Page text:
High school students get a chance to explore CANR
1:36 p.m., Nov. 2, 2011--Thirty high school students interested in studying food science, plant and soil science and poultry science at the University of Delaware’s College of Agriculture and Natural Resources (CANR) had a chance to take a closer look at those fields on Friday, Oct. 28, as part of the college’s Exploration Day.
The day started with a continental breakfast in the Townsend Hall Commons followed by a reception at which Blake Meyers, the Edward F. and Elizabeth Goodman Rosenberg Professor of Plant and Soil Sciences and chair of the Department of Plant and Soil Sciences, and Kali Kniel, associate professor of animal and food sciences, welcomed the students to the college.
National Agenda 2014
Sept. 19-21: Chemical engineering at 100
Meyers talked about how agriculture is one of the bright spots in the nation’s economy and highlighted key points about the Department of Plant and Soil Sciences, such as the low student-to-faculty ratio, which allows for a wealth of opportunities for internships and research programs.
“Our department spans a wide range of interests from landscape design, which is more art and design influence, through to plant protection, environmental soil science and plant molecular biology, where we have a lot of researchers doing exciting cutting edge research on plant genomics. Today we have an opportunity to explore each of these areas and really see what we’re doing in the department,” said Meyers.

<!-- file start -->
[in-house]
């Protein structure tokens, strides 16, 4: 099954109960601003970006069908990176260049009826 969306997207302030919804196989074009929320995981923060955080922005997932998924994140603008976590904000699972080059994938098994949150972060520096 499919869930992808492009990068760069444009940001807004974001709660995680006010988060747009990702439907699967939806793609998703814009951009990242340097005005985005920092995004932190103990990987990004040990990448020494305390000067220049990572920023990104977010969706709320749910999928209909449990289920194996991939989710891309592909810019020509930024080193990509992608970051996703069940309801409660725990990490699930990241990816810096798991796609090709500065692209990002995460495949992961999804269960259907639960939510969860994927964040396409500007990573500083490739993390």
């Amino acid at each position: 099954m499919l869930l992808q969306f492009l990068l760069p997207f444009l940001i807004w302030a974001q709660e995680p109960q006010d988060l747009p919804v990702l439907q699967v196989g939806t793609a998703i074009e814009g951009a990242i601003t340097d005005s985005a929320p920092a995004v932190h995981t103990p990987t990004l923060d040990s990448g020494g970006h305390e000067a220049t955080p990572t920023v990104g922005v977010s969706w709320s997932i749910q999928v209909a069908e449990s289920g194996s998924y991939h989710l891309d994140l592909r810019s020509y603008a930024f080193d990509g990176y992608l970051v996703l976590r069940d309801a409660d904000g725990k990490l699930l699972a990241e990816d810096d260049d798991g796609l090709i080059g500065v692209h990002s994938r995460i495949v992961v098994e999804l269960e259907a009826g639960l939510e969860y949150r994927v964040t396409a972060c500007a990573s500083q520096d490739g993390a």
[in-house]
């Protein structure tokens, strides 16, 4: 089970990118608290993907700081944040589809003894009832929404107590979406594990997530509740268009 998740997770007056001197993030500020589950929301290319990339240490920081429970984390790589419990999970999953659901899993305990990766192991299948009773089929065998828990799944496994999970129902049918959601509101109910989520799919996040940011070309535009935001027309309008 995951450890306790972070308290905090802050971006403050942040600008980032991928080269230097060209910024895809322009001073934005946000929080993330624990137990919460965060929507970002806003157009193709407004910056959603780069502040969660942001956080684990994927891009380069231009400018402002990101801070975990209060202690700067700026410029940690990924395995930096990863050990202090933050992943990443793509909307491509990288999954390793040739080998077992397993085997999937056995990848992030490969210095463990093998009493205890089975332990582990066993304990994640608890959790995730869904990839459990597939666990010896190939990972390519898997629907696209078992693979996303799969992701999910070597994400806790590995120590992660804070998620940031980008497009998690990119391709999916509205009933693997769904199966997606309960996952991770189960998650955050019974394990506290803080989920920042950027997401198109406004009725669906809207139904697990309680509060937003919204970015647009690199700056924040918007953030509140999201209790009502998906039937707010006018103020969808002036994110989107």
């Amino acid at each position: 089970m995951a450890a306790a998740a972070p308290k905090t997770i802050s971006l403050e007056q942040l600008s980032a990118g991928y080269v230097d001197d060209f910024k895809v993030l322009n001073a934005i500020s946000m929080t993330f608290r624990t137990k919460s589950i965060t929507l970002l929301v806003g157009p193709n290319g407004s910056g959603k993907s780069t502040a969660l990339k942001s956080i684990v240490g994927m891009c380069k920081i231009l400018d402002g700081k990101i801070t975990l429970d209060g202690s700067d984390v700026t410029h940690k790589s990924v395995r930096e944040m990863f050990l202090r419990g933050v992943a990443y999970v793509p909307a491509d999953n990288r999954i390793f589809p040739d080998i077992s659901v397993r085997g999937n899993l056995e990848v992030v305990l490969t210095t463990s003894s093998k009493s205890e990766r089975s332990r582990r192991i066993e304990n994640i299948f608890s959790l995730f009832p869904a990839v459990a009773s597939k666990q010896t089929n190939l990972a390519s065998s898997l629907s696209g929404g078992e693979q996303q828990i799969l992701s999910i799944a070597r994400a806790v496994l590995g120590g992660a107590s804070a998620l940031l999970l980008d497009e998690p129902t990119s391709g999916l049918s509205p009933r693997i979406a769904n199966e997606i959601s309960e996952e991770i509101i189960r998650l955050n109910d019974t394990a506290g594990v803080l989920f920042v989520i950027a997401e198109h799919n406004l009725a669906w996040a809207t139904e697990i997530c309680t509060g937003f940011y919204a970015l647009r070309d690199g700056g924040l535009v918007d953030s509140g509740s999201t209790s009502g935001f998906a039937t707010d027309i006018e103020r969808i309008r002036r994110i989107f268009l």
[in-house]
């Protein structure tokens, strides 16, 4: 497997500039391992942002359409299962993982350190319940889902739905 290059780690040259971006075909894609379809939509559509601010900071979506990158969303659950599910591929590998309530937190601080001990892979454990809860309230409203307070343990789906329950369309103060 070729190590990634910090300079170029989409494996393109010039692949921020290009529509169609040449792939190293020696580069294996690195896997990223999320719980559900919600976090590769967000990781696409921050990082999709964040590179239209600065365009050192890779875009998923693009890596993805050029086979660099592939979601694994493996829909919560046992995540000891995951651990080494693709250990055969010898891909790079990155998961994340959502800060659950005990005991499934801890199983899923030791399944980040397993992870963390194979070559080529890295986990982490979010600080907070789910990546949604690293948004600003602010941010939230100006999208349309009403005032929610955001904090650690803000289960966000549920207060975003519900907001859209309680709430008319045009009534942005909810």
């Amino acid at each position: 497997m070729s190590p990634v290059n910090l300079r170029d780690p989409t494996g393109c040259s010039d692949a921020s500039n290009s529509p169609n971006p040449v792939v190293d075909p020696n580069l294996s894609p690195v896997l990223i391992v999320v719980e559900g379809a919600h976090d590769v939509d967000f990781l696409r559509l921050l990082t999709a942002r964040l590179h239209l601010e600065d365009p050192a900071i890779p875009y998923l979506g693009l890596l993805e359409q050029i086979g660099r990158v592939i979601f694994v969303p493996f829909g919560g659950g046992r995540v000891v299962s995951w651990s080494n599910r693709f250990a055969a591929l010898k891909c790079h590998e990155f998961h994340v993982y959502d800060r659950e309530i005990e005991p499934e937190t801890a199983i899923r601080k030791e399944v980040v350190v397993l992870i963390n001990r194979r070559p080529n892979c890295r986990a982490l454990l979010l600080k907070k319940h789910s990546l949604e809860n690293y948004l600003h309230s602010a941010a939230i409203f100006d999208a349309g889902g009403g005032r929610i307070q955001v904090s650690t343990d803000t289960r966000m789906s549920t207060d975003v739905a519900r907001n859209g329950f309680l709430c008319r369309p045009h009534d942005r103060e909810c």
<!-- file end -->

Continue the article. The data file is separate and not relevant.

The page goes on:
Kniel focused on those students who came to learn more about food and poultry science, saying, “I think that this is a really exciting time for us to be involved in agriculture, in particular with the production of food of all kinds. Food is important to us -- how we grow food, how we produce food, how we do product development, how we want to produce healthy food and how we get food to people. We're going to explore some of those things and you’re going to see how important and exciting agriculture is and how innovation is top of the line when it comes to product development.”
After a presentation on admissions and scholarships by Heidi Mulherin, UD admissions counselor, the students divided into three groups -- one for students interested in food science, one for plant science and one for poultry science.
The food science students got to visit the UDairy Creamery in the morning, where they tried their hand at making ice cream and participated in an ice cream taste test. In the afternoon, they had lessons on topics such as food packaging and investigating a foodborne illness outbreak.
The plant and soil science students learned about suburban landscaping with Sue Barton, associate professor of plant and soil science, toured the Fischer Greenhouse and explored a plant cell with Janine Sherrier, professor of plant and soil sciences at the Delaware Biotechnology Institute.